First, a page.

My son and I have reached a new milestone. We can learn together! I'm not referring to math or science, of course, but Torah study. We open up the Torah together, start reading and -- here comes the best part -- we start blasting questions at each other left and right.
Why did Moses say that? Why did the people respond this way? Isn't that an extra word? What's the Torah trying to teach us with this verse? And we start to make a list of our questions together. Then, after we fully prepared our masterpiece of critique, we go back over the list and start looking for answers through deeper analysis of the text, searching our ancestral commentaries, and through our own reflection.
So I want to share with you an example of the latter, an answer that came from a joint father-son reflection on last week's Torah portion.
On Shabbat afternoon, my son came to join me for our study time in the local Chicago Community Kollel (a place for advanced Torah study). We began our critique. The three verses we were scrutinizing came from Numbers (11:4-6), which takes place as the Children of Israel were in the desert on their long journey from Egypt to Israel.
The verses talk about a group of people amongst the Children of Israel who were beginning to crave meat. They start complaining about where will they find meat and describe all the fantastic food they were fed for free in Egypt. Perhaps you even thought of one of our questions, "there was no free food in Egypt! They wouldn't even give them hay for their bricks! What are they talking about 'free food?'" (If you're interested, Rashi's medieval commentary addresses this question). In the next verse as they describe their craving for meat they say, "But now, our life is dry, there is nothing…" We asked a simple question, "What do the words really mean when they said, 'life is dry,' or in Hebrew, 'nafshenu yevesha?'"
To answer this question, we utilized an exegetic technique of searching for where the word yevesha, dry, appears in the Torah to understand its true meaning. Interestingly, the word first appears in the depiction of the third day of creation. Before there was any life on the land, it says, "the yabasha, dry land, was revealed." We started to think about what the world looked like before there were any animals, flowers, people, or plants. It looked like an empty and desolate existence.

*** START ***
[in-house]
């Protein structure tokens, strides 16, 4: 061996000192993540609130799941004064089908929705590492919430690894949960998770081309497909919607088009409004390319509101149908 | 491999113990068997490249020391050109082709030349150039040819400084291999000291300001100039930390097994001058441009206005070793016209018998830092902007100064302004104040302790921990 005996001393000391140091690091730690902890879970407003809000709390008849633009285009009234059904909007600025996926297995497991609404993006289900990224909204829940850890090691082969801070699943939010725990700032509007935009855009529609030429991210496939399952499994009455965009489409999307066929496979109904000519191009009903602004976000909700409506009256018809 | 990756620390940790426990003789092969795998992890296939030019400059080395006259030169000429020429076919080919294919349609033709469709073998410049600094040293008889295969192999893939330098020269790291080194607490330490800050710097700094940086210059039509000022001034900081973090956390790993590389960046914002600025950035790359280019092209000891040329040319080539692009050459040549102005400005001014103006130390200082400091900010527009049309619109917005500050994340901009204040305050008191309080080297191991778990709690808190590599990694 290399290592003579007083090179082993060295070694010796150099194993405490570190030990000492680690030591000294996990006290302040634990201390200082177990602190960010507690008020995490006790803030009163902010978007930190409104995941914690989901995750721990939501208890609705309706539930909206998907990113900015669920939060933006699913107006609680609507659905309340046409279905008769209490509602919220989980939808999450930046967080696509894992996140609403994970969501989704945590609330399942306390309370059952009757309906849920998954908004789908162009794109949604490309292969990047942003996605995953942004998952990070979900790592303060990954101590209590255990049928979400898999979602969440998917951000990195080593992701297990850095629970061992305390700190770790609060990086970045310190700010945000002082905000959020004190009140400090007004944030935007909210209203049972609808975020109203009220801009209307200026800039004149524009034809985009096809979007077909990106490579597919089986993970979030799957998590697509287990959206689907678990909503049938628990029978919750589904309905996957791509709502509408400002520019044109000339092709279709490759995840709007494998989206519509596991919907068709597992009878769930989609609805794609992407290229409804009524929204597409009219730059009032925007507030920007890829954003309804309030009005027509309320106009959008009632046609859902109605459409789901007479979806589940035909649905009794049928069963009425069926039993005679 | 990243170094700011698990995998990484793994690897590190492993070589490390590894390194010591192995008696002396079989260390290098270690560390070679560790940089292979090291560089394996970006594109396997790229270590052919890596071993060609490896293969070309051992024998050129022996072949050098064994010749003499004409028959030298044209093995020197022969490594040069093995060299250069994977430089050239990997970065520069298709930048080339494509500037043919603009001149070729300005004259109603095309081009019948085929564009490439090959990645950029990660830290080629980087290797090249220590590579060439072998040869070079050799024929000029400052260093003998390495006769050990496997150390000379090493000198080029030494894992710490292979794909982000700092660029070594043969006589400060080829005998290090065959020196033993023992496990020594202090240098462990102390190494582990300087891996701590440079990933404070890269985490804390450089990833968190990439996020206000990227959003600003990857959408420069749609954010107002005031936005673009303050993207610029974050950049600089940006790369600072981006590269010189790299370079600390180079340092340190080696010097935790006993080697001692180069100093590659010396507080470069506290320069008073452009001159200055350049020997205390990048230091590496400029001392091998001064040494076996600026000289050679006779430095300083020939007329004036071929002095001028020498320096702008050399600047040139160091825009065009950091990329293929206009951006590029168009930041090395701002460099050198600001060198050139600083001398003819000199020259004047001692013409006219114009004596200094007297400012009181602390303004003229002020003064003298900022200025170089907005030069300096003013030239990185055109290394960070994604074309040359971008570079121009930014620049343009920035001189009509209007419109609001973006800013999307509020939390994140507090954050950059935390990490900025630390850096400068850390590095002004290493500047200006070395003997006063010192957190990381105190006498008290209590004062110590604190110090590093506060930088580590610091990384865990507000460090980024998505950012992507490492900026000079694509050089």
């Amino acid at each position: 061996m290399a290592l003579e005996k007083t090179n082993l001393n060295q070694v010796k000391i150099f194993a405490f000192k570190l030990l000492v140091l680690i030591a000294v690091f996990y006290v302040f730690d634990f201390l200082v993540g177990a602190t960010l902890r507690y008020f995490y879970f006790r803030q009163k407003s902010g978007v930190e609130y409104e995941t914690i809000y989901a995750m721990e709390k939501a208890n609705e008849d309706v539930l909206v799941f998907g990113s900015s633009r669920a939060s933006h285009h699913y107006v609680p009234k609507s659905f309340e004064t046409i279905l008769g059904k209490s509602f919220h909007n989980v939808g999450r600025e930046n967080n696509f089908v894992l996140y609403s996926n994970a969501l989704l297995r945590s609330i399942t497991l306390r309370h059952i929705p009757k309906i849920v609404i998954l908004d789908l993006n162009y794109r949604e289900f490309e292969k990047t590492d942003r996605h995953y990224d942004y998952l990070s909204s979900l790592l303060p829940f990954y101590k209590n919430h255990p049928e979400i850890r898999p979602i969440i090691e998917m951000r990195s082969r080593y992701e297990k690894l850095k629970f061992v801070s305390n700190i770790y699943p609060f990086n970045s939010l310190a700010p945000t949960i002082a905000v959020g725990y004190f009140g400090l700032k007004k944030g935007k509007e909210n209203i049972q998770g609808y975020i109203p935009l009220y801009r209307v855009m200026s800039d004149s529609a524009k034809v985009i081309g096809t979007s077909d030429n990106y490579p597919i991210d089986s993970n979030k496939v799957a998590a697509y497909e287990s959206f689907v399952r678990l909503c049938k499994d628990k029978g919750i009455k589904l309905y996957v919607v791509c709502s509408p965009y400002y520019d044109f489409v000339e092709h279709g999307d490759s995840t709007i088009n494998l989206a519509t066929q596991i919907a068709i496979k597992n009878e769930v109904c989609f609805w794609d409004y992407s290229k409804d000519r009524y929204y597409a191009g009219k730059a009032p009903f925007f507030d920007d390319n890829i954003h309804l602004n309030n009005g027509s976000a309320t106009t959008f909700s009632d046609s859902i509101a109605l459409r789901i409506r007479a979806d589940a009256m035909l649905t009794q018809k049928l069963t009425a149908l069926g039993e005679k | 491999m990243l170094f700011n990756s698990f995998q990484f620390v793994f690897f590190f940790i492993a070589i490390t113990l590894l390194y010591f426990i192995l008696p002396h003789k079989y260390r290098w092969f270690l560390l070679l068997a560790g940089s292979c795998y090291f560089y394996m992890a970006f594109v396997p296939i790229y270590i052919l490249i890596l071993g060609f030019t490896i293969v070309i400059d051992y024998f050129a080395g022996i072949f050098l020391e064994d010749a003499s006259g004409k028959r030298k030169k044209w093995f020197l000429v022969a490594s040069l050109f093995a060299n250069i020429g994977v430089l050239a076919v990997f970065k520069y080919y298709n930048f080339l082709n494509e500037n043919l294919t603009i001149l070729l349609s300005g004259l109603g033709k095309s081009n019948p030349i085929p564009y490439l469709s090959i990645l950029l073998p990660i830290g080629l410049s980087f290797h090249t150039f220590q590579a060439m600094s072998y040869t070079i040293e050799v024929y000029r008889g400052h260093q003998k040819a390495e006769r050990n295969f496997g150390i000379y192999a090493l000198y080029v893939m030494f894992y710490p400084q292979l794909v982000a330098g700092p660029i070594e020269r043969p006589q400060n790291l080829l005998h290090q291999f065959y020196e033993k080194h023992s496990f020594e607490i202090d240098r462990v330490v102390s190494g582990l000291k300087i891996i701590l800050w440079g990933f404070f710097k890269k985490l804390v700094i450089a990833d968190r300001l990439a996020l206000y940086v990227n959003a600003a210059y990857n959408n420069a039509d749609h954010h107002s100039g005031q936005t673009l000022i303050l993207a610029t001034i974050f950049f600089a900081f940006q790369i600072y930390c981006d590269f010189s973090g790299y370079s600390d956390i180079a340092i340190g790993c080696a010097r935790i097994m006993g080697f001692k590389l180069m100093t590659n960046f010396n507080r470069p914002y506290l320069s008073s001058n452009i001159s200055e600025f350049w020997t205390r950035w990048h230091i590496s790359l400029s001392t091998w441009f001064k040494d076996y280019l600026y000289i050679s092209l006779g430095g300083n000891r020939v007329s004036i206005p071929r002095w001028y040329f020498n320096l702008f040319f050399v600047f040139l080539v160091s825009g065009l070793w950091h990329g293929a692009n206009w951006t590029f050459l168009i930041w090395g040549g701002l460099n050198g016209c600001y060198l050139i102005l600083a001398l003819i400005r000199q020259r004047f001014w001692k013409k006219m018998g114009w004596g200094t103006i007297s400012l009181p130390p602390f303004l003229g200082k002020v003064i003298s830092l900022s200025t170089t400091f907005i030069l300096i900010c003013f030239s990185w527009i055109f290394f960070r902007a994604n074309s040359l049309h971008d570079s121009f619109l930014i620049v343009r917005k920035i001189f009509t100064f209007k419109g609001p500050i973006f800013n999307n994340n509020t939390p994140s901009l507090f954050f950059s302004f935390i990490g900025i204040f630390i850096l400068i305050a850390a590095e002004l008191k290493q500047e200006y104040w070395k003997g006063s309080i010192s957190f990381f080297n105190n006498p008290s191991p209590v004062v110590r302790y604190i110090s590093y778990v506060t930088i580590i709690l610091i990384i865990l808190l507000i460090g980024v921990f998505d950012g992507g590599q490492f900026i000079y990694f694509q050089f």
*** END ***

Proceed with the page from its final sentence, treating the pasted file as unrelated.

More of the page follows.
We then took our new meaning of the word "dry" as depicting an empty and desolate existence and applied it to our verse. They found themselves craving a desire for something they seemingly couldn't have. And once they were in a place of wanting something that they couldn't receive, they felt as if "our life is dry," an empty and desolate existence. Why? They were living through miracles every day! They just escaped horrific slavery not too long ago. What changed?
The answer is that one thing changed. They now felt a craving. They now desired other things that they couldn't have. This was too hard for them.
When we want something that's not within our ability to have, we begin to feel "dry" even though we're objectively not. I gave my son an analogy to explain our discovery in the text. It's like when a little child comes home happy from school with a big smile across his face. He remembers that there are popsicles in the freezer, and he asks for one. When his mother says no, all of a sudden his whole mood changes. He gets very upset, frowns across his face, and eventually he might even throw a tantrum. What happened? He was just super happy two minutes ago! The answer is what the text is telling us here.
We can easily lose sight of the good and beautiful things around us when we are consumed with cravings for things that are beyond us. We start to feel like our lives our dry, desolate and empty, even when they aren't. I then explained to him that big kids and even grownups are the same way. We can easily get consumed by what we don't have and lose sight of what we do. And the way to combat it is by focusing on what you do have, to be excited about the wonderful gifts you're given on a regular basis.
As for me, I will try to focus on the precious opportunity I have of being able to learn meaningful Torah lessons for life with my son.